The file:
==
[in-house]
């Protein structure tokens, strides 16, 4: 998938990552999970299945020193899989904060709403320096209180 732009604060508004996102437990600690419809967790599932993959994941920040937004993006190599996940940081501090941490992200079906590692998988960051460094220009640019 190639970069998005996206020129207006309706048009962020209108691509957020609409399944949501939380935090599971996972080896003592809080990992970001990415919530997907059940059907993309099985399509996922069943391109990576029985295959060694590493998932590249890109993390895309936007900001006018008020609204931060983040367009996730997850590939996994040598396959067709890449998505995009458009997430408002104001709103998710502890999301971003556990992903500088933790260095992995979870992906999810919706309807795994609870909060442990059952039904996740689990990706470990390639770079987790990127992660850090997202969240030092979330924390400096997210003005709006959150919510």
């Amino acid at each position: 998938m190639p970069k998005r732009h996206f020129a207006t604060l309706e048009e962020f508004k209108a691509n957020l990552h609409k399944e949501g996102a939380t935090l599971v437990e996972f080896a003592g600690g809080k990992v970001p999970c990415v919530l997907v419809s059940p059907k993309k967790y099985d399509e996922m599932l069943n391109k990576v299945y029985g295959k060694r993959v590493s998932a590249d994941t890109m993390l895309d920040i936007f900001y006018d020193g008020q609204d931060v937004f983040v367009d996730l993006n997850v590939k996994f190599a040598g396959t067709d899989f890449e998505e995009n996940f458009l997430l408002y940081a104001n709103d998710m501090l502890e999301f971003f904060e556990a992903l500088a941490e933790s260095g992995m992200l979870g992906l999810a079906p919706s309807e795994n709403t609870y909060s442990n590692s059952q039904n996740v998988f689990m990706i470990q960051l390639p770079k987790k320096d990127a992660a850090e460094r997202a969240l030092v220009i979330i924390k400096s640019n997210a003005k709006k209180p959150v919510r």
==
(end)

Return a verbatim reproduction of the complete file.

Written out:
[in-house]
């Protein structure tokens, strides 16, 4: 998938990552999970299945020193899989904060709403320096209180 732009604060508004996102437990600690419809967790599932993959994941920040937004993006190599996940940081501090941490992200079906590692998988960051460094220009640019 190639970069998005996206020129207006309706048009962020209108691509957020609409399944949501939380935090599971996972080896003592809080990992970001990415919530997907059940059907993309099985399509996922069943391109990576029985295959060694590493998932590249890109993390895309936007900001006018008020609204931060983040367009996730997850590939996994040598396959067709890449998505995009458009997430408002104001709103998710502890999301971003556990992903500088933790260095992995979870992906999810919706309807795994609870909060442990059952039904996740689990990706470990390639770079987790990127992660850090997202969240030092979330924390400096997210003005709006959150919510």
């Amino acid at each position: 998938m190639p970069k998005r732009h996206f020129a207006t604060l309706e048009e962020f508004k209108a691509n957020l990552h609409k399944e949501g996102a939380t935090l599971v437990e996972f080896a003592g600690g809080k990992v970001p999970c990415v919530l997907v419809s059940p059907k993309k967790y099985d399509e996922m599932l069943n391109k990576v299945y029985g295959k060694r993959v590493s998932a590249d994941t890109m993390l895309d920040i936007f900001y006018d020193g008020q609204d931060v937004f983040v367009d996730l993006n997850v590939k996994f190599a040598g396959t067709d899989f890449e998505e995009n996940f458009l997430l408002y940081a104001n709103d998710m501090l502890e999301f971003f904060e556990a992903l500088a941490e933790s260095g992995m992200l979870g992906l999810a079906p919706s309807e795994n709403t609870y909060s442990n590692s059952q039904n996740v998988f689990m990706i470990q960051l390639p770079k987790k320096d990127a992660a850090e460094r997202a969240l030092v220009i979330i924390k400096s640019n997210a003005k709006k209180p959150v919510r």